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« MusicThinkTank Weekly Recap: Entrepreneurial Musicianship | Main | Urgent Warning!: Time Is Running Out For Artists & Writers To Exercise Their Termination Rights Under U.S. Copyright Law »
Thursday
Jan252018

What "Entrepreneurship" Really Means For Musicians, Part 1: Rethinking Entrepreneurial Musicianship

We are fortunate to live in a time where we have an incalculable amount of information at our fingertips. “How do I distribute my music?” “How do royalties work?” “Why won’t Logic save my volume levels?” Just about any problem can be solved when a musician knows what questions to ask. However, when it comes to bigger questions about artistic and business growth and direction, it can become hard to find the next step. There are many resources for artists that cover the topic of entrepreneurship, but they are often near-sighted or just blatantly covering a topic other than entrepreneurship altogether—such as how to gain Facebook followers, or how to make a killer set list. My aim with this series of three brief articles is to clarify what entrepreneurship actually means, and hopefully empower artists towards harnessing their natural—or unnatural—entrepreneurial spirit to make change in their world(s).

Entrepreneurship is about recognizing and treating problems as opportunities. Entrepreneurs are ultimately just problem-solvers. People on social media who claim to be building an empire, or otherwise advancing purely for some monetary or political (power—referring to one’s career or social standing, not relating to social justice per se) gain may indeed be solving problems, but they are not relevant to anyone other than themself. Joe Schmoe’s empire will not pay my rent, or fill the empty bassoon seat in the nearest professional symphony. Joe Schmoe’s empire will not contribute to their community in a meaningful way. These people are often thought of as entrepreneurs because they are viciously pursuing something, and are very passionate about their pursuit. This should not be the case.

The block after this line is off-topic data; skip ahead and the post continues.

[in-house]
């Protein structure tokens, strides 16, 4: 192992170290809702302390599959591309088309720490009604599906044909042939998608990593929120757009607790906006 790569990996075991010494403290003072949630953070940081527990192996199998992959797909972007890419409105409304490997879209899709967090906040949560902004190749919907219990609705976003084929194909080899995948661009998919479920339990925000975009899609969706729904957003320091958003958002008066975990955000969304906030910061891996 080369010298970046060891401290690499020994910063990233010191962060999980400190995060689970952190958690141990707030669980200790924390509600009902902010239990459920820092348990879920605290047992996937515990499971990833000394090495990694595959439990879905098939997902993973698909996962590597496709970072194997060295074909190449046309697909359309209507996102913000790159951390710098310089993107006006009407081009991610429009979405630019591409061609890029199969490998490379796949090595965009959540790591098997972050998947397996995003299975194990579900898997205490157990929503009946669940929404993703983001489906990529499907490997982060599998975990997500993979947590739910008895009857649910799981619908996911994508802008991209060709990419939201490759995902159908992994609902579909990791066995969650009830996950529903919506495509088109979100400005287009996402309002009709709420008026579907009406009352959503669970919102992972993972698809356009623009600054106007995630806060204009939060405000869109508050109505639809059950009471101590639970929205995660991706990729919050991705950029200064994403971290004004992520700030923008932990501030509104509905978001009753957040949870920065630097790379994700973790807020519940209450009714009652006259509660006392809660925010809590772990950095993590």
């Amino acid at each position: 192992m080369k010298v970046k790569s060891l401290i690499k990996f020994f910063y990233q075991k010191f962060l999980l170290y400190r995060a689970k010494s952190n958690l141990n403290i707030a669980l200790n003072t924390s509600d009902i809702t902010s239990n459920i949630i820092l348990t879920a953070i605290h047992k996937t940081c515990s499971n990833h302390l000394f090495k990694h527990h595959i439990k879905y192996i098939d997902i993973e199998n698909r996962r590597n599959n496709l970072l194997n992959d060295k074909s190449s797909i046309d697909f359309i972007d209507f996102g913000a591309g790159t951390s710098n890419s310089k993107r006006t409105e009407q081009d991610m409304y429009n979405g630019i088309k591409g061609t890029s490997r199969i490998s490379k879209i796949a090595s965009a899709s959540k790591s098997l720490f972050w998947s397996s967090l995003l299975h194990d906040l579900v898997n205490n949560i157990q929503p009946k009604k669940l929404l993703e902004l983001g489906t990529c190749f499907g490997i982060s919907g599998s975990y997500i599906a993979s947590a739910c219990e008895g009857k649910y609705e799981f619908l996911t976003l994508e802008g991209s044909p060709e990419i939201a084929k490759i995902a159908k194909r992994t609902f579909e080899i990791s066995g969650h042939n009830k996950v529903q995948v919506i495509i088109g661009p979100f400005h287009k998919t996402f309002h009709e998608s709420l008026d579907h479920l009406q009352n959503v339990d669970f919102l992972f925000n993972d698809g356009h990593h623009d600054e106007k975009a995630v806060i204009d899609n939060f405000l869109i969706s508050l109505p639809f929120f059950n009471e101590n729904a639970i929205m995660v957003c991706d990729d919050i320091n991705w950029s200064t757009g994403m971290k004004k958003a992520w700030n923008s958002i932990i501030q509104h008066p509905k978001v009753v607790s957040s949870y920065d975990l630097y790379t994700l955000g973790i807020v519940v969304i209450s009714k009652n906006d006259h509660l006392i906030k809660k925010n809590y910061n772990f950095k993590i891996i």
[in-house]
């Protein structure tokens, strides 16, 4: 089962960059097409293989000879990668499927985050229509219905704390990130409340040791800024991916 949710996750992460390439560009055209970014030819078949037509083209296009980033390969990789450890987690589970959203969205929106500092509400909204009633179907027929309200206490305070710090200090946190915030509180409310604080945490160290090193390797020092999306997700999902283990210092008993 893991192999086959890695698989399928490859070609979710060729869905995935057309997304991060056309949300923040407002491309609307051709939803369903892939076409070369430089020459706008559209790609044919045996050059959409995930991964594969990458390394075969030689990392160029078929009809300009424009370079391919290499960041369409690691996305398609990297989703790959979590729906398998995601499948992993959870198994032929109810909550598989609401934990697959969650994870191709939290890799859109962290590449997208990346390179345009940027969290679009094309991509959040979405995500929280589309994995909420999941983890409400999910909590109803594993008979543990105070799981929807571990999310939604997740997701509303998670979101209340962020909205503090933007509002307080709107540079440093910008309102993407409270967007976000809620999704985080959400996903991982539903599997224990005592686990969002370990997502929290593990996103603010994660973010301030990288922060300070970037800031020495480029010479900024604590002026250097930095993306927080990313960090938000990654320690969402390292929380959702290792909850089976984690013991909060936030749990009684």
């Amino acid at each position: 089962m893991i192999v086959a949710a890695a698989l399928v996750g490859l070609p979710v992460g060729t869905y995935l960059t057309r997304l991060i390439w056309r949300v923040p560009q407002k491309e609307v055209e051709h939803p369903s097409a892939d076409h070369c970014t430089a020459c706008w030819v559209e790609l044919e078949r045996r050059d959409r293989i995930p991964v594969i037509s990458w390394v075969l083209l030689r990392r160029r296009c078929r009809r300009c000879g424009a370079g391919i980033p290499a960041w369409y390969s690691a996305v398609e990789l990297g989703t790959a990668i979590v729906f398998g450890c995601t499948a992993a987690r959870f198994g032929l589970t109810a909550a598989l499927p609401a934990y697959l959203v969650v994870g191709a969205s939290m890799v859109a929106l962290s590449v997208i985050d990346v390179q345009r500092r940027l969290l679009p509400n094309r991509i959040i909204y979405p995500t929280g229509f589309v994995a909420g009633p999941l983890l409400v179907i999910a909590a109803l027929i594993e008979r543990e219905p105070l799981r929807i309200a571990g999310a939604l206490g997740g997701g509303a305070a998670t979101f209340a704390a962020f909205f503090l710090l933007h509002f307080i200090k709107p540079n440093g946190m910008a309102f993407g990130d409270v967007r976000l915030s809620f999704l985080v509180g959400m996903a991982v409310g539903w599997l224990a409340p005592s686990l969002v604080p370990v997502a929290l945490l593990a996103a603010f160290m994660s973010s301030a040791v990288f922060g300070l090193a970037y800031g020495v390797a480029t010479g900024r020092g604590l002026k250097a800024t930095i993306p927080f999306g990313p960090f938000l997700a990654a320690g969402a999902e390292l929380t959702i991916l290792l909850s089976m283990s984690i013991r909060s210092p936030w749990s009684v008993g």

Do good. When people do good things for us, we notice, and we like them for doing so. They gain social capital in doing so. We have more reason to speak to them, listen to them, and care about what they are saying (or playing) when they do good things for us. Honestly good people are, according to the definition provided above, more entrepreneurial than those seeking to build an empire, because their actions translate to solving problems that matter to other people. One can find this entrepreneurial spirit thriving in DIY music communities, in which there is often a code of ethics followed by community members (trading sofas, finding hometown leads for out-of-town artists, etc.) to sustain and grow a scene.

What problems exist in your musical communities? How and why should you solve them? These are the kinds of questions that spark entrepreneurial musicianship. As artists—and more importantly, as people—we all bring with us a background that is unique to us, and uniquely suits us to solve the problems that matter to us. We tend to say “they should make a…” or “they should change how…,” but we sometimes forget we indeed have the agency to “make a” or “change how.” If you feel that change should be made, other people probably feel the same way, and realizing your potential as a problem solver is the true act of entrepreneurship.

Once more: entrepreneurship is about recognizing and treating problems as opportunities. Thus, recognizing (“they should…”), makes up one part of the equation, while treating (actually granting oneself the agency to solve problems, then solving problems) makes the definition whole, and truly separates entrepreneurs from complainers. Entrepreneurial musicians create solutions, rather than problems.

In the next two parts of the series, I will begin to discuss solutions themselves, the future of your music making, and how musicians can incorporate new economy thinking into their practices, to make real, important change in their communities. 

Nicholas Patrick Quigley is a music educator, composer, and cultural entrepreneur based in Boston, MA. He seeks to connect artists with the business practices and laws that allow them to live off of their art, and serves as a creative consultant to artists of various backgrounds through Q Music & Arts Management. More online at qmusicandarts.com (management website) and nicholaspquigley.com (artistic website).

 

What "Entrepreneurship" Really Means For Musicians, Part 1: Rethinking Entrepreneurial Musicianship

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